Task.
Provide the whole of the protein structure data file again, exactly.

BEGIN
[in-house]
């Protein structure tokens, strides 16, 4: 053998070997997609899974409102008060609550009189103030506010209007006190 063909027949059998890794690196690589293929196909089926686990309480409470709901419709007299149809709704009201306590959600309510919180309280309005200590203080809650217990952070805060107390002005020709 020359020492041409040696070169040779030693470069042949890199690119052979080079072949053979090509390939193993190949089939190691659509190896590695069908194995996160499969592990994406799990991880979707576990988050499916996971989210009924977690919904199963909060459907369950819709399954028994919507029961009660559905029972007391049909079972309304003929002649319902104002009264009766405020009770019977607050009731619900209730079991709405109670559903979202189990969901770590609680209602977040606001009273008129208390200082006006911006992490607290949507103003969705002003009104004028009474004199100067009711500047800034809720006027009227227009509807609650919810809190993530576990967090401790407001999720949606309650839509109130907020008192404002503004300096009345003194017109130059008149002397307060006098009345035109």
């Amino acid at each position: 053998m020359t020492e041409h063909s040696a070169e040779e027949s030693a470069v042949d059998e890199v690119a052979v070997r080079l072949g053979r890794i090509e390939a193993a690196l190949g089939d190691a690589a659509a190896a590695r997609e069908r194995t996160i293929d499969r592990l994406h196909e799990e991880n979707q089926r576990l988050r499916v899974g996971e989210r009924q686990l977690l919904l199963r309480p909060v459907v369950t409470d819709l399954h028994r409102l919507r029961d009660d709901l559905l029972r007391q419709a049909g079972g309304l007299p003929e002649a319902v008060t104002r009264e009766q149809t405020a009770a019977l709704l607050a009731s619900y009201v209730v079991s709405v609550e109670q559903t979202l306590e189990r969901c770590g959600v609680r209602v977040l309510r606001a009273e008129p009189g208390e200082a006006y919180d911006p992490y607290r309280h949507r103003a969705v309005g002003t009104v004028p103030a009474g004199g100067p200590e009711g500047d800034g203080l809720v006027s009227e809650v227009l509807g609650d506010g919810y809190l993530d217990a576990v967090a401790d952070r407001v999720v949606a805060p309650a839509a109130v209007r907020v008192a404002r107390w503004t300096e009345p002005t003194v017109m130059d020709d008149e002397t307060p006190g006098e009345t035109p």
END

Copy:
[in-house]
């Protein structure tokens, strides 16, 4: 053998070997997609899974409102008060609550009189103030506010209007006190 063909027949059998890794690196690589293929196909089926686990309480409470709901419709007299149809709704009201306590959600309510919180309280309005200590203080809650217990952070805060107390002005020709 020359020492041409040696070169040779030693470069042949890199690119052979080079072949053979090509390939193993190949089939190691659509190896590695069908194995996160499969592990994406799990991880979707576990988050499916996971989210009924977690919904199963909060459907369950819709399954028994919507029961009660559905029972007391049909079972309304003929002649319902104002009264009766405020009770019977607050009731619900209730079991709405109670559903979202189990969901770590609680209602977040606001009273008129208390200082006006911006992490607290949507103003969705002003009104004028009474004199100067009711500047800034809720006027009227227009509807609650919810809190993530576990967090401790407001999720949606309650839509109130907020008192404002503004300096009345003194017109130059008149002397307060006098009345035109």
């Amino acid at each position: 053998m020359t020492e041409h063909s040696a070169e040779e027949s030693a470069v042949d059998e890199v690119a052979v070997r080079l072949g053979r890794i090509e390939a193993a690196l190949g089939d190691a690589a659509a190896a590695r997609e069908r194995t996160i293929d499969r592990l994406h196909e799990e991880n979707q089926r576990l988050r499916v899974g996971e989210r009924q686990l977690l919904l199963r309480p909060v459907v369950t409470d819709l399954h028994r409102l919507r029961d009660d709901l559905l029972r007391q419709a049909g079972g309304l007299p003929e002649a319902v008060t104002r009264e009766q149809t405020a009770a019977l709704l607050a009731s619900y009201v209730v079991s709405v609550e109670q559903t979202l306590e189990r969901c770590g959600v609680r209602v977040l309510r606001a009273e008129p009189g208390e200082a006006y919180d911006p992490y607290r309280h949507r103003a969705v309005g002003t009104v004028p103030a009474g004199g100067p200590e009711g500047d800034g203080l809720v006027s009227e809650v227009l509807g609650d506010g919810y809190l993530d217990a576990v967090a401790d952070r407001v999720v949606a805060p309650a839509a109130v209007r907020v008192a404002r107390w503004t300096e009345p002005t003194v017109m130059d020709d008149e002397t307060p006190g006098e009345t035109p």